Suppose that $k$ different voters have each produced a partial ordering of candidates $1,\ldots,n$. For example, if $k=3$ and $n=4$, the voters may have produced the partial orders

  • $1<2$
  • $2<1<3<4$
  • $2<3<1$

Our goal is to fuse all these into a single ranking of the candidates in a way that minimizes conflicts. The following seems like a natural way to do this. Given a total order $L$, let $C(i,j)$ be the number of the partial orders which rank $i$ and $j$ in the opposite way from $L$ (i.e., if $L$ ranks $i$ before $j$, $C(i,j)$ equals the number among the $k$ partial orders that rank $j$ before $i$). We seek to find a total order $L$ which minimizes $\sum_{i<j} C(i,j)$.

This seems like it would be a well-studied problem, but I have been unable to find any references, likely because I'm not aware of the right keywords. Can any one point me towards papers where algorithms for this problem were considered?

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    $\begingroup$ What is your formal definition of a conflict? $\endgroup$ – Aaron Sterling Sep 21 '11 at 1:31
  • $\begingroup$ I thought I defined it formally in the question. Is it that my definition of $C(i,j)$ is unclear? $\endgroup$ – morgan Sep 21 '11 at 1:35
  • $\begingroup$ Perhaps an example would help. The ranking $1<2<3<4$ has three conflicts with the list in the question: two $(1,2)$-conflicts, one $(1,3)$ conflict, and zero $(1,4),(2,3), (2,4)$ conflicts. $\endgroup$ – morgan Sep 21 '11 at 1:36

This is a special case of metric $1$-medians, where the metric space is $S_n$ (the symmetric group on $n$ elements) with distance function number of inversions (i.e. the distance between two permutations is the number of pairs $i, j: i<j$ s.t. $i$ and $j$ are ordered differently). This distance metric is also known as Kemeny distance and is related to the weak Bruhat order.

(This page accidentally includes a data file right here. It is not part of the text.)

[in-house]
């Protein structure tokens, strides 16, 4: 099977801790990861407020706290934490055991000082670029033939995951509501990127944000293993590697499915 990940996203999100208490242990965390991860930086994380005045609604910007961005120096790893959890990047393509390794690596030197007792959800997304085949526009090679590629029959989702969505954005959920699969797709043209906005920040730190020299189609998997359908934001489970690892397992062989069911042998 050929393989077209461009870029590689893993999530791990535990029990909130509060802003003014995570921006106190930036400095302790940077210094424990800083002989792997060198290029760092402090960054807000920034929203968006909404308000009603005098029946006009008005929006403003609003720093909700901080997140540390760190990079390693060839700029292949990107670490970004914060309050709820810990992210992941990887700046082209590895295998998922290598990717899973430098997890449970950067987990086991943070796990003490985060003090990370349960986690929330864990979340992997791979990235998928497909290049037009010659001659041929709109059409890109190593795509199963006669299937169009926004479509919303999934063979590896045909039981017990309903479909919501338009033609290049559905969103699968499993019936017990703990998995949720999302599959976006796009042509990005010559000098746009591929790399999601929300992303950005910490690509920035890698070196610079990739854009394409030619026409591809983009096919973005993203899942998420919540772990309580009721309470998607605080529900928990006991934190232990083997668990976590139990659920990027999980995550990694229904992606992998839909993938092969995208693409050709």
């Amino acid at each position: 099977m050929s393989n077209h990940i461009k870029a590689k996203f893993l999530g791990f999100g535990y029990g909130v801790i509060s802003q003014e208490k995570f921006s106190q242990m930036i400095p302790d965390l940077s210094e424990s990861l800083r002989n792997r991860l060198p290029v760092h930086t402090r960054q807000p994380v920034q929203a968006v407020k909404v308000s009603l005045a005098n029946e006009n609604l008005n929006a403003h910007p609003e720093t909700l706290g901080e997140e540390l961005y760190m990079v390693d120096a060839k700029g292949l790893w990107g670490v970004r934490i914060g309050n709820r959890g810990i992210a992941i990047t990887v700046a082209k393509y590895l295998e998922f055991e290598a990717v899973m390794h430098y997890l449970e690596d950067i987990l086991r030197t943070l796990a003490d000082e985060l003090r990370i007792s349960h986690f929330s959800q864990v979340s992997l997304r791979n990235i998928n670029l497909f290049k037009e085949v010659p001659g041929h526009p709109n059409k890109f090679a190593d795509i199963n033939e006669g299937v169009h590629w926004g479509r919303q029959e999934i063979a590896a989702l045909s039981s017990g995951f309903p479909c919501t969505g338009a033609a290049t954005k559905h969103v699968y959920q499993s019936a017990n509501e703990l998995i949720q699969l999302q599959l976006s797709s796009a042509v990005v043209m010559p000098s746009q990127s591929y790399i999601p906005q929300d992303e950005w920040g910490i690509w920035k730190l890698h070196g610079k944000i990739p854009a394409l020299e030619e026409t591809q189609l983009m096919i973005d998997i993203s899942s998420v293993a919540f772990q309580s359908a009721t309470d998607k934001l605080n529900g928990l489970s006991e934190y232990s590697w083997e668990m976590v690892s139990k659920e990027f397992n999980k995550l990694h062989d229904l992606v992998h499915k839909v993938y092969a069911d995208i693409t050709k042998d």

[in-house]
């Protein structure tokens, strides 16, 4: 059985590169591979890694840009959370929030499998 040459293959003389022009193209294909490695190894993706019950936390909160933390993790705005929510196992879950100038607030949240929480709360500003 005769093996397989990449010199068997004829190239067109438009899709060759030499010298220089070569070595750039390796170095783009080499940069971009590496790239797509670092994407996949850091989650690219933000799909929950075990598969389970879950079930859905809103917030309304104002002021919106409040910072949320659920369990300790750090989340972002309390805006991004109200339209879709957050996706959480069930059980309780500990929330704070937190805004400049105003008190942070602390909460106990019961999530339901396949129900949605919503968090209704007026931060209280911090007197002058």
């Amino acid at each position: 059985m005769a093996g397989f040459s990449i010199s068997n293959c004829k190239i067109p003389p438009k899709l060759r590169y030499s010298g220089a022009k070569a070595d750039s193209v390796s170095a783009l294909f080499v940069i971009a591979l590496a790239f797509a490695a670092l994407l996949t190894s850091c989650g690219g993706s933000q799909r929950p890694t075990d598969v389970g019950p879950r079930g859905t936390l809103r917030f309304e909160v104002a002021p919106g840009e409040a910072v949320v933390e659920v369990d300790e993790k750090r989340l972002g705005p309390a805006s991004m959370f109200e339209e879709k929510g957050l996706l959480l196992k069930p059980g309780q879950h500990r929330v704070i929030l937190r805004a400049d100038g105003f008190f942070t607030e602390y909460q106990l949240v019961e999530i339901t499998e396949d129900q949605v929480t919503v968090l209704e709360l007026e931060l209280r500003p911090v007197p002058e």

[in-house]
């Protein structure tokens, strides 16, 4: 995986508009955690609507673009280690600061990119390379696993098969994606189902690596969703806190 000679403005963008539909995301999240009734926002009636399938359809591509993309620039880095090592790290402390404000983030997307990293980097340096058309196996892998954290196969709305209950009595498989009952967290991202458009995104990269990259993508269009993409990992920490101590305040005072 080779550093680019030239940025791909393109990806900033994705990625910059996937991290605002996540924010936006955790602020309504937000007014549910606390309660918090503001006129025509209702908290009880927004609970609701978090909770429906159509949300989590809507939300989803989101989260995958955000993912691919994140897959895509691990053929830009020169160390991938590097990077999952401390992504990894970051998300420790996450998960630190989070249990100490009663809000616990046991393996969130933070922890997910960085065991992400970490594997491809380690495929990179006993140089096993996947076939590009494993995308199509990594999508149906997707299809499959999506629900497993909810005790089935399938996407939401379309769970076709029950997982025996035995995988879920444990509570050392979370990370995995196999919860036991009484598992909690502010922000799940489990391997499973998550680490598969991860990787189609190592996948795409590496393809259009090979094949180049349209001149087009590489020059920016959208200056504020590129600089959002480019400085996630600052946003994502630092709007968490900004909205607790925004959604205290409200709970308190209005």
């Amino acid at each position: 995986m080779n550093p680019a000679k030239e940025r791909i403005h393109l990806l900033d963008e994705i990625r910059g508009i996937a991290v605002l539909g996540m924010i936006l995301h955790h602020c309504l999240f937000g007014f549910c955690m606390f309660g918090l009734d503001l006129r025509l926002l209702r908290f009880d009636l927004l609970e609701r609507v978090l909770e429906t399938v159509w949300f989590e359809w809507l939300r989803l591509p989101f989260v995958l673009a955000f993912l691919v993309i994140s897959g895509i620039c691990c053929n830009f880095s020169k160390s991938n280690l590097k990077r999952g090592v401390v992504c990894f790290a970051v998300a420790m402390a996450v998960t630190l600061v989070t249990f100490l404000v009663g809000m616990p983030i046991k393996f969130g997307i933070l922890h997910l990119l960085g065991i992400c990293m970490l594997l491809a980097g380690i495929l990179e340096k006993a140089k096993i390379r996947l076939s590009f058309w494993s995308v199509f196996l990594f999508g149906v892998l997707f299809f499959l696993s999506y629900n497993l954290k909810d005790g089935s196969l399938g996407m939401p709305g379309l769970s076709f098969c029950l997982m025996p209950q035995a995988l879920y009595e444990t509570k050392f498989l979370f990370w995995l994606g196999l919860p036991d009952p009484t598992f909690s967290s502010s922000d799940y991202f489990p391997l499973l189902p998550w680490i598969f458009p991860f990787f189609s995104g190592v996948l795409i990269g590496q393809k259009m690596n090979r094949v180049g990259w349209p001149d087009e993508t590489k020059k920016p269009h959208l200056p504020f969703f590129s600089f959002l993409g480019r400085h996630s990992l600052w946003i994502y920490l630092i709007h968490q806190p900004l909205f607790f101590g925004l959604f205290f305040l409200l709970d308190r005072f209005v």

This paper by Ailon, Charikar, and Newman considers this and related problems. The problem you're asking about is called Rank Aggregation in their paper. Look at their intro for more references. The problem is NP-hard. A simple 2-approximation is to pick the best of the given $k$ permutations (i.e. the permutation that minimizes the objective function). Here is a proof:

Let $\pi$ be the optimal permutation and $\pi_{j^*}$ the best of $\pi_1, \ldots, \pi_k$. For any $i, j \in [k]$, by the triangle inequality, $d(\pi_i, \pi) + d(\pi_j, \pi) \geq d(\pi_i, \pi_j)$. Sum over all $i, j$, and you get $2n\mathsf{OPT} \geq \sum_j{\mathsf{ALG}(j)}$, where $\mathsf{ALG(j)}$ is the cost of choosing $\pi_j$ as the solution, and $\mathsf{OPT}$ is the cost of the optimal solution. Since $\pi_{j^*}$ was chosen so that $\mathsf{ALG}(j^*)$ is minimum over all $\mathsf{ALG}(j)$ for $j \in [k]$, we have $\mathsf{ALG}(j^*) \leq \sum_j{\mathsf{ALG}(j)} /n$ and we have $\mathsf{ALG}(j^*) \leq 2\mathsf{OPT}$.

The paper I referred you to above has another, almost equally simple 2-approximation (but the proof is not that simple, though still not bad). They can show that the bad cases for the two approximation algorithms are different, and taking the better solution of the two gives 11/7 approximation factor.

Then there is also a PTAS by Mathieu and Schudy (Warren sometimes visits this site btw), by a reduction to weighted Minimum Feedback Arc Set in Tournamets (the same reduction is used in the previous paper, I think). Here is the link

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  • $\begingroup$ of course the simple 2-approximation works for finding an approximate median in any metric space $\endgroup$ – Sasho Nikolov Sep 21 '11 at 2:52

Your conflict measure is called the Kendall tau distance. The total order that minimizes these conflicts is the winner of the Kemeny-Young voting method. Computing the winner of the Kemney-Young voting method is NP-hard.

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If you are looking for different approaches/algorithms to the problem, perhaps the right "google keywords" are Rank aggregation or Weighted rank aggregation.

For example see the paper "Rank Aggregation Revisited" by C.Dwork, R.Kumar, M.Naor, D.Sivakumar.

The rank aggregation problem is to combine many different rank orderings on the same set of candidates, or alternatives, in order to obtain a “better” ordering. Rank aggregation has been studied extensively in the context of social choice theory, where several “voting paradoxes” have been discovered. The problem also arises in many other settings:

  • Sports and Competition: How to determine the winner of a season, how to rank players or how to compare players from different eras?
  • Machine Learning: Collaborative filtering and meta-search; Statistics: Notions of Correlation;
  • Database Middleware: Combining results from multiple databases.


At the bottom of the article there are plenty of references.

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